I am an Associate Professor at Duke University School of Medicine and clinical research psychologist at the Durham VA Center of Innovation to Accelerate Discovery and Practice Transformation (ADAPT). My research is focused on increasing our understanding of the health correlates of sleep disorders, increasing patient access to behavioral sleep medicine, and developing and disseminating behaviorally-based treatments for sleep disorders. I am a Behavioral Sleep Medicine Diplomate who has been treating patients with sleep disturbances for the past 17 years. I serve as faculty on the Durham VA Health Psychology fellowship training program; the first accredited BSM training program in the VA healthcare system. I served as a VA Co-Chair for the development of VA/DOD Clinical Practice Guidelines for insomnia and sleep apnea, and served as a consultant on the VA Dissemination of training in Cognitive Behavioral Therapy for Insomnia for more than 8 years. I am committed to expanding patient access to and provider knowledge of effective behavioral sleep medicine interventions, and increasing the recognition of sleep’s role in patient health.     

Bosworth

Hayden Barry Bosworth

Professor in Population Health Sciences

Dr. Bosworth is a health services researcher and Deputy Director of the Center of Innovation to Accelerate Discovery and Practice Transformation (ADAPT)  at the Durham VA Medical Center. He is also Vice Chair of Education and Professor of Population Health Sciences. He is also a Professor of Medicine, Psychiatry, and Nursing at Duke University Medical Center and Adjunct Professor in Health Policy and Administration at the School of Public Health at the University of North Carolina at Chapel Hill. His research interests comprise three overarching areas of research: 1) clinical research that provides knowledge for improving patients’ treatment adherence and self-management in chronic care; 2) translation research to improve access to quality of care; and 3) eliminate health care disparities.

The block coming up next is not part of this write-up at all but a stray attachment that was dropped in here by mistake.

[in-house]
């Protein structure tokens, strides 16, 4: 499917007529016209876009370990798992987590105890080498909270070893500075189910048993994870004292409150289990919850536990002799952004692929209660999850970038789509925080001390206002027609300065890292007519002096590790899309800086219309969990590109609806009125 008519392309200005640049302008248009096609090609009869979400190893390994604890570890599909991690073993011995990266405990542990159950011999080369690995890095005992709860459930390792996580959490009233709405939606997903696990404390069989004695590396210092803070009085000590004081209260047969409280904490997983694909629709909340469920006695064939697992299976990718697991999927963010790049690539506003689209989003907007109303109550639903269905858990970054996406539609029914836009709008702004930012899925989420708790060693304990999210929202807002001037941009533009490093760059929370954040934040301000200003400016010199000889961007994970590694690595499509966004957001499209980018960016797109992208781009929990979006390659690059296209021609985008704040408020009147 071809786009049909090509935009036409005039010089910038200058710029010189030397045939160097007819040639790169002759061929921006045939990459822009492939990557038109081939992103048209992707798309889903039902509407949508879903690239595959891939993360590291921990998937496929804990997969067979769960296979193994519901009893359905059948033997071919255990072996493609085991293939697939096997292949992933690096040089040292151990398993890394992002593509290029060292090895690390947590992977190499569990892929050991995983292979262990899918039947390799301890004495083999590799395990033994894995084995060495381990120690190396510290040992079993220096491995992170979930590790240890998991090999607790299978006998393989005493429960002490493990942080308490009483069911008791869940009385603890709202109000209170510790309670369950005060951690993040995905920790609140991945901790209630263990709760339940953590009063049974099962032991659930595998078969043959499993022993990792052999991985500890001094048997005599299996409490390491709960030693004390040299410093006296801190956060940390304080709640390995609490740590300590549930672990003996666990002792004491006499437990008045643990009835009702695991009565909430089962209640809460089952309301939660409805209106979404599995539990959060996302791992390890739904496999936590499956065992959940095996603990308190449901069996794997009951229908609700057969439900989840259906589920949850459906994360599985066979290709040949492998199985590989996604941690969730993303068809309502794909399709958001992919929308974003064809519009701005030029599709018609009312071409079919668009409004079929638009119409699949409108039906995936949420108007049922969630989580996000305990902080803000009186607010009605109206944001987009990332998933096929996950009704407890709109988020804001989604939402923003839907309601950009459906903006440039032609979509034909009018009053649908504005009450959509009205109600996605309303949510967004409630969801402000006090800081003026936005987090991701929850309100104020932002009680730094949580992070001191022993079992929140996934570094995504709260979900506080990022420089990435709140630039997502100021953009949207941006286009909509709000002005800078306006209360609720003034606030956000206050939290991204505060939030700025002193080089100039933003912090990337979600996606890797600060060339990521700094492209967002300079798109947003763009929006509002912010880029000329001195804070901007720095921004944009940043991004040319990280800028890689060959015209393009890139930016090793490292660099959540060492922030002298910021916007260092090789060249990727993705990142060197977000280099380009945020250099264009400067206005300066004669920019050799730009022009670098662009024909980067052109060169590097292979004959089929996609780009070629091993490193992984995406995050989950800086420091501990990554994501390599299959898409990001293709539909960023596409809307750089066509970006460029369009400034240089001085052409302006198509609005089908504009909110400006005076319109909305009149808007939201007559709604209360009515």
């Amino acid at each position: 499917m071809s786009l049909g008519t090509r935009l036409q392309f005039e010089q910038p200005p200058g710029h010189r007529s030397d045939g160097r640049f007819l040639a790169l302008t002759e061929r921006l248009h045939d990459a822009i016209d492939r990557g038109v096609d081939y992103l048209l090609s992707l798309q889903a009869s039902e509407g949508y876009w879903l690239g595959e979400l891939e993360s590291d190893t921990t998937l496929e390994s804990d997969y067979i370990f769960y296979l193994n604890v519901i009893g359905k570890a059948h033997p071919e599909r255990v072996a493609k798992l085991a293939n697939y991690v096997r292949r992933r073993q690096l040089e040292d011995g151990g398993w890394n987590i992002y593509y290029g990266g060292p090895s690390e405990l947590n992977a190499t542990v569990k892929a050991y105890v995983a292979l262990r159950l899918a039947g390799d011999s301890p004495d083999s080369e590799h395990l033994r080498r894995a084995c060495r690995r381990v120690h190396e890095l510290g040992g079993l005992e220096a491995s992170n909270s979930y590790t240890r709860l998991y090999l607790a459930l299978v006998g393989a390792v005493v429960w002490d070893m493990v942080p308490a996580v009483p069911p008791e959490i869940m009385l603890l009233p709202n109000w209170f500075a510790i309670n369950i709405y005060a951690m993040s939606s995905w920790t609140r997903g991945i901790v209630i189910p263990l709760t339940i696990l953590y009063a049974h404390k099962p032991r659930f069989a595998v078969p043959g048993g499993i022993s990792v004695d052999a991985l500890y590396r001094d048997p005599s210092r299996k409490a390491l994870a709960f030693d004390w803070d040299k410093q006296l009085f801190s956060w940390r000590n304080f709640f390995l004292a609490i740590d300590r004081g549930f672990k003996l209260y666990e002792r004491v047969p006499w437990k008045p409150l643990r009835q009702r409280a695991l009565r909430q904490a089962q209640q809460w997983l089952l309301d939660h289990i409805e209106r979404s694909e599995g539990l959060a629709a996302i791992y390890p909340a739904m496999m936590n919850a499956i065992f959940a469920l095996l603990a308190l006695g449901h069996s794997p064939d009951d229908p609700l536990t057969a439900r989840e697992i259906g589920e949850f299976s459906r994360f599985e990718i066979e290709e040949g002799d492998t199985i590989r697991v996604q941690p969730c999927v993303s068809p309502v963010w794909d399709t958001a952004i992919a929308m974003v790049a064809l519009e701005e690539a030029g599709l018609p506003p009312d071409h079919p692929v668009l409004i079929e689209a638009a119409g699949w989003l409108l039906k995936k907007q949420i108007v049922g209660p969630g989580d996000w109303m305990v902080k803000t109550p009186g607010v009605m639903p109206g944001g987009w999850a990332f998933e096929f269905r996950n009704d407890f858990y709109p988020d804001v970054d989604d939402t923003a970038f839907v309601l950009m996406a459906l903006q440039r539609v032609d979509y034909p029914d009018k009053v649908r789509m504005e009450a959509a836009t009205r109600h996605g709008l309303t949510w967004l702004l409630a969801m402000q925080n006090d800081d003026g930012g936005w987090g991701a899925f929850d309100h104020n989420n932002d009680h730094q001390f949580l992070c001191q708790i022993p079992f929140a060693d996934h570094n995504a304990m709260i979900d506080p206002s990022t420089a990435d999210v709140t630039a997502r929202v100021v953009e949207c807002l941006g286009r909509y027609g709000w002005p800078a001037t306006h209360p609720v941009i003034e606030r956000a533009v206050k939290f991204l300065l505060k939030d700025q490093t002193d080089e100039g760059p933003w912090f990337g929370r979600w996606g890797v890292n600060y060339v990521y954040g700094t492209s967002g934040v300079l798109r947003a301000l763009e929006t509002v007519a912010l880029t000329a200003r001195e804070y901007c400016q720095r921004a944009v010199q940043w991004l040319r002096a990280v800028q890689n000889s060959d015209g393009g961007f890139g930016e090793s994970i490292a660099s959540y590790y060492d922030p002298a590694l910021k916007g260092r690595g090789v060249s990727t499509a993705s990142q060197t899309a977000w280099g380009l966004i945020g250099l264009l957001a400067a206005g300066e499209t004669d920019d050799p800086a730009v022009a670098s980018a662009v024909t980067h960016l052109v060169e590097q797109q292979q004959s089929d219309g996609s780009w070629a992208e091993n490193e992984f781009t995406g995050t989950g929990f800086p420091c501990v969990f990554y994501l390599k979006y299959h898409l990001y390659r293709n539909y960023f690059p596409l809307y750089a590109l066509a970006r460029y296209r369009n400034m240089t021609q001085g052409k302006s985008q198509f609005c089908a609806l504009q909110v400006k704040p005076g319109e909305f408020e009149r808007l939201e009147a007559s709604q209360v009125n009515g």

Dr. Bosworth is the recipient of an American Heart Association established investigator award, the 2013 VA Undersecretary Award for Outstanding Achievement in Health Services Research (The annual award is the highest honor for VA health services researchers), and a VA Senior Career Scientist Award. In terms of self-management, Dr. Bosworth has expertise developing interventions to improve health behaviors related to hypertension, coronary artery disease, and depression, and has been developing and implementing tailored patient interventions to reduce the burden of other chronic diseases. These trials focus on motivating individuals to initiate health behaviors and sustaining them long term and use members of the healthcare team, particularly pharmacists and nurses. He has been the Principal Investigator of over 30 trials resulting in over 400 peer reviewed publications and four books. This work has been or is being implemented in multiple arenas including Medicaid of North Carolina, private payers, The United Kingdom National Health System Direct, Kaiser Health care system, and the Veterans Affairs.

Areas of Expertise: Health Behavior, Health Services Research, Implementation Science, Health Measurement, and Health Policy